09 Nov Read Eating Asian America- Chapters (EAA ch. 9) pp. 186-204 and (EAA ch. 15) pp 288- 302? THE BOOK IS ATTACHED? Please answer all the questions adjacent to the questions/argument types from
Read Eating Asian America- Chapters (EAA ch. 9) pp. 186-204 and (EAA ch. 15) pp 288- 302
THE BOOK IS ATTACHED
Please answer all the questions adjacent to the questions/argument types from how to write a critical analysis. (1–2-page MLA format).
1) the important concepts and terms of the readings
2) the most important arguments of the readings
3) the parts of the readings they found confusing or unclear
4) how this reading relates to previous class readings, lectures, and discussions
You do not need to have a work cited page unless you have outside materials. Please let me know if you have questions.
Writing Expectations- See attached MLA Format: Everything You Need to Know Here (easybib.com)
Use a white 8 ½ x 11” margin. Make 1-inch margins on the top, bottom, and sides. The first word in every paragraph should be indented one-half inch. Indent set-off or block quotations one-half inch from the left margin. Use any type of font that is easy to read, such as Times New Roman. Make sure that italics look different from the regular typeface. Use a 12-point size. Double-space, even the Works Cited page. Leave one space after periods and other punctuation marks, unless your instructor tells you to leave two spaces.
The thesis statement is often (but not always) the last sentence of the introductio- n.
The thesis is a clear position that you will support and develop throughout your paper. This sentence guides your paper.
E. L. Angeli
Professor Patricia Sullivan
12 February 2012
Toward a Recovery of Nineteenth Century Farming Handbooks
While researching texts written about nineteenth century farming, I found a few
authors who published books about the literature of nineteenth century farming,
particularly agricultural journals, newspapers, pamphlets, and brochures. These authors
often placed the farming literature they were studying into an historical context by
discussing the important events in agriculture of the year in which the literature was
published (see Demaree, for example). However, while these authors discuss journals,
newspapers, pamphlets, and brochures, I could not find much discussion about another
important source of farming knowledge: farming handbooks. My goal in this paper is to
bring this source into the agricultural literature discussion by connecting three
agricultural handbooks from the nineteenth century with nineteenth century agricultural
To achieve this goal, I have organized my paper into four main sections, two of
which have sub-sections. In the first section, I provide an account of three important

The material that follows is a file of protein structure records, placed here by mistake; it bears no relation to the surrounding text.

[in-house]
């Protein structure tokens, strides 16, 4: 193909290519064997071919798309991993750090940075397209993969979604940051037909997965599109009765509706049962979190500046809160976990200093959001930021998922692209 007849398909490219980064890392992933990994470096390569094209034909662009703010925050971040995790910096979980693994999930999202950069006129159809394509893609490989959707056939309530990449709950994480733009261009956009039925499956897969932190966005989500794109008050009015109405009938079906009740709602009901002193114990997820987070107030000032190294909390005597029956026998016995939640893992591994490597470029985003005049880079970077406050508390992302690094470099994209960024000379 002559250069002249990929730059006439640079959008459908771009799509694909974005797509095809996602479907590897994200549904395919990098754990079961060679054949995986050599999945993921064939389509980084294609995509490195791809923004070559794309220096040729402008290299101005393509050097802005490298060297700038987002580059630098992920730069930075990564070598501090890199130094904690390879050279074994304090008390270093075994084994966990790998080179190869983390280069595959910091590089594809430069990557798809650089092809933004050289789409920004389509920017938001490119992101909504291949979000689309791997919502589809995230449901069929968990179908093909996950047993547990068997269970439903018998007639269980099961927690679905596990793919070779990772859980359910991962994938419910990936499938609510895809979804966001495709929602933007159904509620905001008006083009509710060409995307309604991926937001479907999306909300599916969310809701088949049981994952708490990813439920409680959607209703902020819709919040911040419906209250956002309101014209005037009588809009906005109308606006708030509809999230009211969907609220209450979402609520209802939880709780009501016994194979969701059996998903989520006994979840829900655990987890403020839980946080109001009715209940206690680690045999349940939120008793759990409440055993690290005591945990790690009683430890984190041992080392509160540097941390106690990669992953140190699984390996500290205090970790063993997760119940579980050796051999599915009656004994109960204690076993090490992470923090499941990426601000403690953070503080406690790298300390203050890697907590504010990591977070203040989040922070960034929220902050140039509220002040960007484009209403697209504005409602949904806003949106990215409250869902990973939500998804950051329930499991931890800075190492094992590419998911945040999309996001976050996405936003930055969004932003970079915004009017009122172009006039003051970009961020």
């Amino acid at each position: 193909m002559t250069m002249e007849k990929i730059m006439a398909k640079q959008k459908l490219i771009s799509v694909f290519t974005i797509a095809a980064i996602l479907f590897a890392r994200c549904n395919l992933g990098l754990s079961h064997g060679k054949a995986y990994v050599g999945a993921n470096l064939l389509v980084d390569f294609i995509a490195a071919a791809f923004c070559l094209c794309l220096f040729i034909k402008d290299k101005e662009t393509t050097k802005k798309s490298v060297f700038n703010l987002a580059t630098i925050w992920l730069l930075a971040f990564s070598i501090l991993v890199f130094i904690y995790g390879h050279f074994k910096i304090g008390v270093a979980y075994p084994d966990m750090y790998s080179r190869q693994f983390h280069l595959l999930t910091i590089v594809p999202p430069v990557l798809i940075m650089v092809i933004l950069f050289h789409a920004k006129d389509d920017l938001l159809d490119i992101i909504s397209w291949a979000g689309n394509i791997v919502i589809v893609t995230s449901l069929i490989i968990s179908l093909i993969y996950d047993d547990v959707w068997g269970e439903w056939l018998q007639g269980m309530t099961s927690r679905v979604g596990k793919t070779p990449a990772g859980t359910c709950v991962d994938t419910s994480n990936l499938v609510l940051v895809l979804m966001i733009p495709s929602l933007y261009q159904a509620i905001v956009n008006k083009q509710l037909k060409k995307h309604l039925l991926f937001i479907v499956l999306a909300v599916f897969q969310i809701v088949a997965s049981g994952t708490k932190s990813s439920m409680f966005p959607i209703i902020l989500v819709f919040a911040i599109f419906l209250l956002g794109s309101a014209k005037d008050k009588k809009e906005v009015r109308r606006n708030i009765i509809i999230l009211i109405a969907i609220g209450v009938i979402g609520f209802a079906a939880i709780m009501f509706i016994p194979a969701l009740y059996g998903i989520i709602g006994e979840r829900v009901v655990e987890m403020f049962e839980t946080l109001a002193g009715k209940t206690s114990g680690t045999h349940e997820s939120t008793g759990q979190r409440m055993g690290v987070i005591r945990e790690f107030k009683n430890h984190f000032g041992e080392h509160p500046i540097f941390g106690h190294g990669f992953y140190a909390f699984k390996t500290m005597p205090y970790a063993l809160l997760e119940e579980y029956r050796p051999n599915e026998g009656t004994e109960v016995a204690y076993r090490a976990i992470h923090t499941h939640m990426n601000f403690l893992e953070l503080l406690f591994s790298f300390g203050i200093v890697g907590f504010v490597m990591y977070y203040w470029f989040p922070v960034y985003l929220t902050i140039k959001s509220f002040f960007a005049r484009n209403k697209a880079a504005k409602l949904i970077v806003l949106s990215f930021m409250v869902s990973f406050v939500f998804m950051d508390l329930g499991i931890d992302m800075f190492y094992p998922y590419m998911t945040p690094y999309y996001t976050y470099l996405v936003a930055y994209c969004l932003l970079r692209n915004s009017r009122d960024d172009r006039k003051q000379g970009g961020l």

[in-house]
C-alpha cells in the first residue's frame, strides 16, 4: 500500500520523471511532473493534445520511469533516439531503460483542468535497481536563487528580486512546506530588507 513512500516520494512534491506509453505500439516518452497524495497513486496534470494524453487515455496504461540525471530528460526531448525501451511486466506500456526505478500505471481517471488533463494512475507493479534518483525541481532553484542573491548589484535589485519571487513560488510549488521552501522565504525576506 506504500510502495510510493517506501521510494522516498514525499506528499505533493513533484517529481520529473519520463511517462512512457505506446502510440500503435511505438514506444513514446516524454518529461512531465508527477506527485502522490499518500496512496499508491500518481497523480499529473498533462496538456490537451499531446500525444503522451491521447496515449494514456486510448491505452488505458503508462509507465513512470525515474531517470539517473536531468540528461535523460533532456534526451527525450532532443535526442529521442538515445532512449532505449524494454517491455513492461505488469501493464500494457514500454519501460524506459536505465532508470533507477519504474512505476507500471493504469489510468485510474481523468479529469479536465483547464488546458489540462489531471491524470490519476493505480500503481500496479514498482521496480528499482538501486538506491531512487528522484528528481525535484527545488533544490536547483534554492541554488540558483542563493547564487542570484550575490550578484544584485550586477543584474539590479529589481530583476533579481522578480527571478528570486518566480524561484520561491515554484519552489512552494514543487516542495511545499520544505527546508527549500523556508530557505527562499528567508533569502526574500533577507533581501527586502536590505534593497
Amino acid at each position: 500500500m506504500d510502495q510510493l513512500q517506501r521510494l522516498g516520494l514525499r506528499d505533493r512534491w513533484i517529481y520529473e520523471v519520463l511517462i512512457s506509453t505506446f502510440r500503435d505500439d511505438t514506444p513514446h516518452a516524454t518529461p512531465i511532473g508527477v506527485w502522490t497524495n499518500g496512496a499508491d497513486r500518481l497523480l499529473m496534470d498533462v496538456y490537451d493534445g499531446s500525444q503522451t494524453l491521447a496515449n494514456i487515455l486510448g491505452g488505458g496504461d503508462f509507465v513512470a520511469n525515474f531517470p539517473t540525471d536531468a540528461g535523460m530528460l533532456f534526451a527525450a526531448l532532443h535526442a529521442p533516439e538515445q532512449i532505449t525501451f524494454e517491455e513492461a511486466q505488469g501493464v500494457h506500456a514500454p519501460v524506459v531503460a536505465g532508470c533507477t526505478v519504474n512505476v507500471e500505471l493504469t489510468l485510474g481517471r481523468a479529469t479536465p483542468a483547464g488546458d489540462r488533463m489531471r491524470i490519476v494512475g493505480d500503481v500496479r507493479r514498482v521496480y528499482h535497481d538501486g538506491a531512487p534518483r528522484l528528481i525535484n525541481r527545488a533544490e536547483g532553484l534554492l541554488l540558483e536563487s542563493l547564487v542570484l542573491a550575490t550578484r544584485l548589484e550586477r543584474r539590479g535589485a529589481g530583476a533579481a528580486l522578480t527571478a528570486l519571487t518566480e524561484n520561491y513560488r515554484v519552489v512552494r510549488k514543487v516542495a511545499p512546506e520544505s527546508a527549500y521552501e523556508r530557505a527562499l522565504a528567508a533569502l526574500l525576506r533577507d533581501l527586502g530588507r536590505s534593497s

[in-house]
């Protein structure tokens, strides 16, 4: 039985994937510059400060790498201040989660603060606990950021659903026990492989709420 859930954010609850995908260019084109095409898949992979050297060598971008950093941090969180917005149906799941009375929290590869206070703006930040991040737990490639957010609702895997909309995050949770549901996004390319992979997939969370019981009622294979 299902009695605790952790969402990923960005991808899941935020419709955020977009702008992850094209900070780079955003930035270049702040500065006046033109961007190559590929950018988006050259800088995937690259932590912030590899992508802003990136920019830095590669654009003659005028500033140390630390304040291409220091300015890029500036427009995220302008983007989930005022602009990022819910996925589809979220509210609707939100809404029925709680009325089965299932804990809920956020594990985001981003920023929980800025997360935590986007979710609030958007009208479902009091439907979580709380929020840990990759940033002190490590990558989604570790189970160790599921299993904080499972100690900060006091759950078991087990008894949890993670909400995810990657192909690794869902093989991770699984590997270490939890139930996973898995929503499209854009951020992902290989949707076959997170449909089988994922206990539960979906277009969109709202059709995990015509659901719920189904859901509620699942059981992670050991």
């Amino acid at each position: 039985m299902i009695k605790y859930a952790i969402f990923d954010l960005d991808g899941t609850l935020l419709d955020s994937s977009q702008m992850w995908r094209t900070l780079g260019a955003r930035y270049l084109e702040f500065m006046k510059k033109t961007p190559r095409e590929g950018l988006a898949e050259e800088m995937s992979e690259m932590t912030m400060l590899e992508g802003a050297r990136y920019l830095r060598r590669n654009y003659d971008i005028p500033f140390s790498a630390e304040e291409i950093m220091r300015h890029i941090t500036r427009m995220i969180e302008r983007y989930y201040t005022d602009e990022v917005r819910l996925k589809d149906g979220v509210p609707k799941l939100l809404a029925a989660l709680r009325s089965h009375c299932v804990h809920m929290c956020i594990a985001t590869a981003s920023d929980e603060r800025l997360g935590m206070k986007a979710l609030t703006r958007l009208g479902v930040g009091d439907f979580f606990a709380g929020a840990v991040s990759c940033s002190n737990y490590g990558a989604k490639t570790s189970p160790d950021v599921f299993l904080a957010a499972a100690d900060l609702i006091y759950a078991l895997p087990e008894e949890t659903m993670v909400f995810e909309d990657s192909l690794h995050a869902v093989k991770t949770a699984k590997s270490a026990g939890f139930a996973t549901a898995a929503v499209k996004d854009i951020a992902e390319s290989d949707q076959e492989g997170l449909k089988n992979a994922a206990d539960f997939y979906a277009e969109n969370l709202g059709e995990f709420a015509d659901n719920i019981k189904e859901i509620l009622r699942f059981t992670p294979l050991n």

events in nineteenth century agricultural history: population and technological changes,
the distribution of scientific new knowledge, and farming’s influence on education. In the
second section, I discuss three nineteenth century farming handbooks in
connection with the important events described in the first section. Special
attention is paid to the role that these handbooks played in the dissemination of
agricultural knowledge (and the creation of genuinely new knowledge). I end
If your paper is long, you may want to write about how your paper is organized. This will help your readers follow your ideas.
MLA requires double-spacing throughout a document. Do not single- space any part of the document.
Page numbers begin on page 1 and end on the final page. Type your name next to the page number in the header so that it appears on every page.
Your name, the professor's name, the course number, and the date of the paper are double- spaced in 12- point, Times New Roman font. Dates in MLA are written in this order: day, month, and year. Do not abbreviate the month.
Titles are centered and written in 12-point, Times New Roman font. The title is not bolded, underlined, or italicized.
Blue boxes contain directions for writing and citing in MLA style.
Green text boxes contain explanations of MLA style guidelines.
The introduc- tory paragraph, should set the context for the rest of the paper. Tell your readers why you are writing and why your topic is important.
Use personal pronouns (I, we, us, etc.) at your instructor’s discretion.
When using headings in MLA, title the main sections (Level 2 headers) in a different style font than the paper’s title, e.g., in small caps.
The headings used here follow a three- level system to break the text into smaller sections. The different levels help organize the paper and maintain consistency in the paper’s organization. You may use your own format for headings as long as they are consistent.
with a third section that offers research questions that could be answered in future
versions of this paper and conclude with a fourth section that discusses the importance of
expanding this particular project. I also include an appendix after the Works Cited that
contains images of the three handbooks I examined. Before I can begin the examination
of the three handbooks, however, I need to provide an historical context in which the
books were written, and it is to this that I now turn.
The nineteenth century saw many changes to daily American life with an increase in
population, improved methods of transportation, developments in technology, and the
rise in the importance of science. These events impacted all aspects of nineteenth century
American life (most significantly, those involved in slavery and the Civil War).
However, one part of American life was affected that is quite often taken for granted: the
life of the American farmer.
Population and Technological Changes. One of the biggest changes, as seen in
nineteenth century America’s census reports, is the dramatic increase in population. The
1820 census reported that over 10 million people were living in America; of those 10
million, over 2 million were engaged in agriculture. Ten years prior to that, the 1810
census reported over 7 million people were living in the states; there was no category for
people engaged in agriculture. In this ten-year time span, then, agriculture experienced